• Does this provide strategic value? Absolutely. There is a strong strategic overlap to TDK’s energy transformation goals that cannot be overstated with value in the potential to help so many through abundant power. The overlap with TDK is also distinct via magnetic components and power electronics.
  • Do we believe they are the King of the Hill in Fusion? Yes. Not only do we believe in the potential of the stellarator science to be the first baseload fusion power plant, but we also believe they have the strongest team to bring it to grid! The CEO has C-level executive experience at both large enterprises and startups, and understands the fusion industry very well as the Chairman of the Global Fusion Industry Association. The technical leadership team consists of the world-renowned experts who have designed, built, operated, and optimized three stellarators, including the record holder W7-X stellarator. When it comes to scaling the hardest of the hard technologies, only the best team can win, and we think this is the TEAM!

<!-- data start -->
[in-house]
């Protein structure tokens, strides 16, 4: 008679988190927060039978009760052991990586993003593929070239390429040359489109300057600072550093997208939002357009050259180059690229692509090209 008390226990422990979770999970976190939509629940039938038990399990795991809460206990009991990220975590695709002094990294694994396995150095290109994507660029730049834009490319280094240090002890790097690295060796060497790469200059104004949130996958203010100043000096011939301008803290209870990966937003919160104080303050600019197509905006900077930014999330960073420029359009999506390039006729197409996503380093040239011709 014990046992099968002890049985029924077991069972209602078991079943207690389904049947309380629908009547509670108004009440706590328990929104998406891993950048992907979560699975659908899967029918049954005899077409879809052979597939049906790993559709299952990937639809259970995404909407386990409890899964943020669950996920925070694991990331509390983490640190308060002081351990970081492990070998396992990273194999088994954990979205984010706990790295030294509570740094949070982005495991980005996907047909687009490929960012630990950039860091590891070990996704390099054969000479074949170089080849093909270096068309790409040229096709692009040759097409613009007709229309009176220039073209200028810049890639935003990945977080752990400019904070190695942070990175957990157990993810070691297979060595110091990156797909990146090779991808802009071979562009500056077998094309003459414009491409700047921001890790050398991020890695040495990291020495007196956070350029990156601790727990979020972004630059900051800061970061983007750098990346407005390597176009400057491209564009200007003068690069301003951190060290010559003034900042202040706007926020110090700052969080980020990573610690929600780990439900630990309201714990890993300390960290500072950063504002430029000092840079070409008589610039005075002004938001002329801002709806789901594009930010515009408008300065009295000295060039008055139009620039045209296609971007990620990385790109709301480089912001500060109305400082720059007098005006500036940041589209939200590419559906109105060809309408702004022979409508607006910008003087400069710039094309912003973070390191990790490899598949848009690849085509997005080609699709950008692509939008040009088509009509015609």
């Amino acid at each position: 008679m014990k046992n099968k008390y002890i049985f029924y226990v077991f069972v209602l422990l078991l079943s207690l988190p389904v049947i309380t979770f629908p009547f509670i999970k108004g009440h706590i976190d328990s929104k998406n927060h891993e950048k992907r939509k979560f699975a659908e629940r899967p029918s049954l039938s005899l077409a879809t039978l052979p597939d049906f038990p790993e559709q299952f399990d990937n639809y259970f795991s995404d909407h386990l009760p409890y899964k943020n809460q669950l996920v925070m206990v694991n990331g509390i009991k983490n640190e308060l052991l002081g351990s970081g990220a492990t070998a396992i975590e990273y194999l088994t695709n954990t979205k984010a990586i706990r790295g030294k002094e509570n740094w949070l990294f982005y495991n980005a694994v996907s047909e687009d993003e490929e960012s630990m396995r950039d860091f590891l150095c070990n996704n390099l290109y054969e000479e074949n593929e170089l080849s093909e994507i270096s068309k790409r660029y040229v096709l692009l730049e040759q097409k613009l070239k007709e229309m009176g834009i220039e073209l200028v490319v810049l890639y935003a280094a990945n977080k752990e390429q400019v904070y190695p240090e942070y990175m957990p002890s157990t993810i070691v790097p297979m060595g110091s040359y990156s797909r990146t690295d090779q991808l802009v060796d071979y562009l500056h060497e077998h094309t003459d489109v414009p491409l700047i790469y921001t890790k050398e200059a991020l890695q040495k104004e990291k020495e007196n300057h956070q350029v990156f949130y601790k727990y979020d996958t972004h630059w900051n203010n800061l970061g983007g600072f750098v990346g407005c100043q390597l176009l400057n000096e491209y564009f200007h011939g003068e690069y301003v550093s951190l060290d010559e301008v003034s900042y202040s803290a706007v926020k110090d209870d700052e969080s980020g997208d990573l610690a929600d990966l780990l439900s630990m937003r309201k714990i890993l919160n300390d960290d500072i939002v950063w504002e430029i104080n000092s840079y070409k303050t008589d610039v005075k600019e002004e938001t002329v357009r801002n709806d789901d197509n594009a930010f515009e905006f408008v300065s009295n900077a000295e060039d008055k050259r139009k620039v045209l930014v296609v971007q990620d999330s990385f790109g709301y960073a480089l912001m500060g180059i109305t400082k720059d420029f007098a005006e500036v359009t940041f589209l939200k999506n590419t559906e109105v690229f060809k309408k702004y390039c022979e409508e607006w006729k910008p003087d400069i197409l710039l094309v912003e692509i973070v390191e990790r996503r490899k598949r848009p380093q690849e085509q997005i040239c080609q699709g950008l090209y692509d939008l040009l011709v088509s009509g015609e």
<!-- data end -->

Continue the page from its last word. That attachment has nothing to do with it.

References:

[1] Fossil fuels. (n.d.). Our World in Data. https://ourworldindata.org/fossil-fuels

[2] World energy outlook 2019. (n.d.). IEA. https://www.iea.org/reports/world-energy-outlook-2019

[3] Frequently asked questions (FAQs). (2022, March 4). U.S. Energy Information Administration (EIA). https://www.eia.gov/tools/faqs/faq.php?id=427&t=3

[4] Renewable transition. (2021, September 21). Deloitte Insights. https://www2.deloitte.com/us/en/insights/industry/power-and-utilities/us-renewable-energy-transition.html

[5] 10 intriguing facts about the world’s first nuclear chain reaction. (n.d.). Energy.gov. https://www.energy.gov/ne/articles/10-intriguing-facts-about-worlds-first-nuclear-chain-reaction

[6] What is nuclear energy? The science of nuclear power. (n.d.). International Atomic Energy Agency | Atoms for Peace and Development. https://www.iaea.org/newscenter/news/what-is-nuclear-energy-the-science-of-nuclear-power

[7] What is nuclear fusion? (n.d.). International Atomic Energy Agency | Atoms for Peace and Development. https://www.iaea.org/newscenter/news/what-is-nuclear-fusion

[8] Lawson, John (1957). “Some Criteria for a Power Producing Thermonuclear Reactor”. Proceedings of the Physical Society, Section B. 70 (6): 6–10. Bibcode:1957PPSB…70….6L. doi:10.1088/0370–1301/70/1/303

[9] Measuring progress in fusion energy: The triple product. (n.d.). Fusion Energy Base | Fusion Energy Base. https://www.fusionenergybase.com/article/measuring-progress-in-fusion-energy-the-triple-products